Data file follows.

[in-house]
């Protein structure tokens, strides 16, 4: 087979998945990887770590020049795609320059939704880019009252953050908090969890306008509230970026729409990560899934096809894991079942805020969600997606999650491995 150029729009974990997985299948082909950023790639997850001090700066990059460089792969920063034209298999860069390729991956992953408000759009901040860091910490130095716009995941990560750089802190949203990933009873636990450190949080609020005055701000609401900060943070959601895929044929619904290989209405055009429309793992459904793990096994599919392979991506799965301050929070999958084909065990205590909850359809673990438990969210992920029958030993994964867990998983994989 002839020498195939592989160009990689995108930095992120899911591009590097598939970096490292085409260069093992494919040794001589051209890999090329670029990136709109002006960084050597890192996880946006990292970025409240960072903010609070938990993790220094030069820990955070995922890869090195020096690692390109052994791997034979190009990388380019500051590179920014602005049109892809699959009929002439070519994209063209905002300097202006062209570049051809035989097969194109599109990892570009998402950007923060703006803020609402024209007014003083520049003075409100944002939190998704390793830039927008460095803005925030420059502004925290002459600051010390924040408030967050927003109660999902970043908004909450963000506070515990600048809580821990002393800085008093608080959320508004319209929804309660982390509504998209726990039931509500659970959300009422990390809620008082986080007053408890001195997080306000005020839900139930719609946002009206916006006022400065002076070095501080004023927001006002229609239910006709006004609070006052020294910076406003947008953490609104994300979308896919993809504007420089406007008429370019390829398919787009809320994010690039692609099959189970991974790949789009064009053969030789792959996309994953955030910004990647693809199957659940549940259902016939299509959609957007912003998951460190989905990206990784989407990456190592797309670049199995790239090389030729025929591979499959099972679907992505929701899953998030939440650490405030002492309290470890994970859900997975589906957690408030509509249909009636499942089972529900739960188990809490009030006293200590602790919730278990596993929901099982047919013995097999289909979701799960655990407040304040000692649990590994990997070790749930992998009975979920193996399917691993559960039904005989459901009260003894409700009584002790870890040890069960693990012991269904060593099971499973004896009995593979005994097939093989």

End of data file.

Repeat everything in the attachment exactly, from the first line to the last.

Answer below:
[in-house]
């Protein structure tokens, strides 16, 4: 087979998945990887770590020049795609320059939704880019009252953050908090969890306008509230970026729409990560899934096809894991079942805020969600997606999650491995 150029729009974990997985299948082909950023790639997850001090700066990059460089792969920063034209298999860069390729991956992953408000759009901040860091910490130095716009995941990560750089802190949203990933009873636990450190949080609020005055701000609401900060943070959601895929044929619904290989209405055009429309793992459904793990096994599919392979991506799965301050929070999958084909065990205590909850359809673990438990969210992920029958030993994964867990998983994989 002839020498195939592989160009990689995108930095992120899911591009590097598939970096490292085409260069093992494919040794001589051209890999090329670029990136709109002006960084050597890192996880946006990292970025409240960072903010609070938990993790220094030069820990955070995922890869090195020096690692390109052994791997034979190009990388380019500051590179920014602005049109892809699959009929002439070519994209063209905002300097202006062209570049051809035989097969194109599109990892570009998402950007923060703006803020609402024209007014003083520049003075409100944002939190998704390793830039927008460095803005925030420059502004925290002459600051010390924040408030967050927003109660999902970043908004909450963000506070515990600048809580821990002393800085008093608080959320508004319209929804309660982390509504998209726990039931509500659970959300009422990390809620008082986080007053408890001195997080306000005020839900139930719609946002009206916006006022400065002076070095501080004023927001006002229609239910006709006004609070006052020294910076406003947008953490609104994300979308896919993809504007420089406007008429370019390829398919787009809320994010690039692609099959189970991974790949789009064009053969030789792959996309994953955030910004990647693809199957659940549940259902016939299509959609957007912003998951460190989905990206990784989407990456190592797309670049199995790239090389030729025929591979499959099972679907992505929701899953998030939440650490405030002492309290470890994970859900997975589906957690408030509509249909009636499942089972529900739960188990809490009030006293200590602790919730278990596993929901099982047919013995097999289909979701799960655990407040304040000692649990590994990997070790749930992998009975979920193996399917691993559960039904005989459901009260003894409700009584002790870890040890069960693990012991269904060593099971499973004896009995593979005994097939093989």